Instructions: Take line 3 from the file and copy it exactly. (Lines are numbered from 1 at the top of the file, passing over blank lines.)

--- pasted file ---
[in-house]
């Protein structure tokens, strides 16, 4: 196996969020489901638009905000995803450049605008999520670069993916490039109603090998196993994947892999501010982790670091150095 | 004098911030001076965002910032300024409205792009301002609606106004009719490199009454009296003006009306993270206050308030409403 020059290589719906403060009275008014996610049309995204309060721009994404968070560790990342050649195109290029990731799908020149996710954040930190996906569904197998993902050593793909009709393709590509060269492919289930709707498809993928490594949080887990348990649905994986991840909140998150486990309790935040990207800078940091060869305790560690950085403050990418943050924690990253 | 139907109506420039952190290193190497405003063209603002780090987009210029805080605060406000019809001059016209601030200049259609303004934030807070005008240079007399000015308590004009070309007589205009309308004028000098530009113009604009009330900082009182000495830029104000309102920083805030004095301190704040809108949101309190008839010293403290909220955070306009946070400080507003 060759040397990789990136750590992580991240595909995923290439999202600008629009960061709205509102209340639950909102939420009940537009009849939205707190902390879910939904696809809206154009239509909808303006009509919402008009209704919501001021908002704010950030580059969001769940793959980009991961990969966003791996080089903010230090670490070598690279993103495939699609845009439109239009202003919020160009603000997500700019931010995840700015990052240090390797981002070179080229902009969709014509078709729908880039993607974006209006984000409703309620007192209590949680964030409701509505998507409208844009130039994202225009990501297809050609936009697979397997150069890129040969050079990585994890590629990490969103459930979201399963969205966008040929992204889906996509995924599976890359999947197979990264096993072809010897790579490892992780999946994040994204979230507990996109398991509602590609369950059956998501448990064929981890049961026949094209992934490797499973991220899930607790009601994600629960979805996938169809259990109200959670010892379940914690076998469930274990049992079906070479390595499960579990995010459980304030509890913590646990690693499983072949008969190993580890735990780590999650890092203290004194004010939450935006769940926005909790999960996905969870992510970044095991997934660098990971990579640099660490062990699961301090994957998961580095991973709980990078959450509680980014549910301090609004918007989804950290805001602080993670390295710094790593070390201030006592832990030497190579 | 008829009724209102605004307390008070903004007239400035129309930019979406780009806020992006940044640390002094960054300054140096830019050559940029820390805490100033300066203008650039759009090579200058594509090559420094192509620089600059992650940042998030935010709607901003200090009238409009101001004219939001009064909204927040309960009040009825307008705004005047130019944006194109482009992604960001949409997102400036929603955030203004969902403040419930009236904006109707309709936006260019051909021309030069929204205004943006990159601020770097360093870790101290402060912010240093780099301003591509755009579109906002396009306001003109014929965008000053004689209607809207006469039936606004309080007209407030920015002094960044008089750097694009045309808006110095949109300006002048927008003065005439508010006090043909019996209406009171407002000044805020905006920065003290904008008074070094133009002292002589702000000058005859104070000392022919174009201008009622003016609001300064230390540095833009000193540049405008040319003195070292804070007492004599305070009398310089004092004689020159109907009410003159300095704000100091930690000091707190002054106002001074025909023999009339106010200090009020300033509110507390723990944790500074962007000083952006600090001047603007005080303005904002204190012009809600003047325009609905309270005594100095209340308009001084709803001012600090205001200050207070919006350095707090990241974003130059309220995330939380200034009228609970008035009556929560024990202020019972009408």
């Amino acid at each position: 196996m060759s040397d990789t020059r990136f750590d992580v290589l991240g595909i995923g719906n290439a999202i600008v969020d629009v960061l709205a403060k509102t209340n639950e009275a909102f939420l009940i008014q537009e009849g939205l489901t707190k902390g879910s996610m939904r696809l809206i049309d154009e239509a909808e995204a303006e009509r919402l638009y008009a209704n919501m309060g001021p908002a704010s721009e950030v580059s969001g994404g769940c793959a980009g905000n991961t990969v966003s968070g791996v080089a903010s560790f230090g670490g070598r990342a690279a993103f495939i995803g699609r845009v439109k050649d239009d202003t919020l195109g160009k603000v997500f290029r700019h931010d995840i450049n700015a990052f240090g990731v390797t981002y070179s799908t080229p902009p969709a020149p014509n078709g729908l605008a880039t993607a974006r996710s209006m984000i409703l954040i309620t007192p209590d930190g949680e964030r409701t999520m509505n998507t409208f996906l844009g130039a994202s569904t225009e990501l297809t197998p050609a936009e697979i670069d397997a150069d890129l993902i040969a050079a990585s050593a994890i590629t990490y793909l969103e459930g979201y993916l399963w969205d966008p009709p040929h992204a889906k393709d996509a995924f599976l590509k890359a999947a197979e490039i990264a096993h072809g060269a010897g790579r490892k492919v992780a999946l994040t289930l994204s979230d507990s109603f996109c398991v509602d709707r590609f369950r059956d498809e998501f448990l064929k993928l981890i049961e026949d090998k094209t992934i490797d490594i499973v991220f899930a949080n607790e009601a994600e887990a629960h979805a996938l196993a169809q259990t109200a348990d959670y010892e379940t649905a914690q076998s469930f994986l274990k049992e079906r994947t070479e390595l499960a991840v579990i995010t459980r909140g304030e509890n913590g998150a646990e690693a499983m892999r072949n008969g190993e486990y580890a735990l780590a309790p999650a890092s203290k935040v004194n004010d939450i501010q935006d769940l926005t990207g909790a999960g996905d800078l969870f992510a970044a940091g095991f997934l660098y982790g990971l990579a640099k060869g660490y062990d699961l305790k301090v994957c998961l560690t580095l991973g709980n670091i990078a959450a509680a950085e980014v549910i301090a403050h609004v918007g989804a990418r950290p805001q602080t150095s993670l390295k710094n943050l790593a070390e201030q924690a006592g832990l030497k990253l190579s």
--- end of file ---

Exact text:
């Amino acid at each position: 196996m060759s040397d990789t020059r990136f750590d992580v290589l991240g595909i995923g719906n290439a999202i600008v969020d629009v960061l709205a403060k509102t209340n639950e009275a909102f939420l009940i008014q537009e009849g939205l489901t707190k902390g879910s996610m939904r696809l809206i049309d154009e239509a909808e995204a303006e009509r919402l638009y008009a209704n919501m309060g001021p908002a704010s721009e950030v580059s969001g994404g769940c793959a980009g905000n991961t990969v966003s968070g791996v080089a903010s560790f230090g670490g070598r990342a690279a993103f495939i995803g699609r845009v439109k050649d239009d202003t919020l195109g160009k603000v997500f290029r700019h931010d995840i450049n700015a990052f240090g990731v390797t981002y070179s799908t080229p902009p969709a020149p014509n078709g729908l605008a880039t993607a974006r996710s209006m984000i409703l954040i309620t007192p209590d930190g949680e964030r409701t999520m509505n998507t409208f996906l844009g130039a994202s569904t225009e990501l297809t197998p050609a936009e697979i670069d397997a150069d890129l993902i040969a050079a990585s050593a994890i590629t990490y793909l969103e459930g979201y993916l399963w969205d966008p009709p040929h992204a889906k393709d996509a995924f599976l590509k890359a999947a197979e490039i990264a096993h072809g060269a010897g790579r490892k492919v992780a999946l994040t289930l994204s979230d507990s109603f996109c398991v509602d709707r590609f369950r059956d498809e998501f448990l064929k993928l981890i049961e026949d090998k094209t992934i490797d490594i499973v991220f899930a949080n607790e009601a994600e887990a629960h979805a996938l196993a169809q259990t109200a348990d959670y010892e379940t649905a914690q076998s469930f994986l274990k049992e079906r994947t070479e390595l499960a991840v579990i995010t459980r909140g304030e509890n913590g998150a646990e690693a499983m892999r072949n008969g190993e486990y580890a735990l780590a309790p999650a890092s203290k935040v004194n004010d939450i501010q935006d769940l926005t990207g909790a999960g996905d800078l969870f992510a970044a940091g095991f997934l660098y982790g990971l990579a640099k060869g660490y062990d699961l305790k301090v994957c998961l560690t580095l991973g709980n670091i990078a959450a509680a950085e980014v549910i301090a403050h609004v918007g989804a990418r950290p805001q602080t150095s993670l390295k710094n943050l790593a070390e201030q924690a006592g832990l030497k990253l190579s």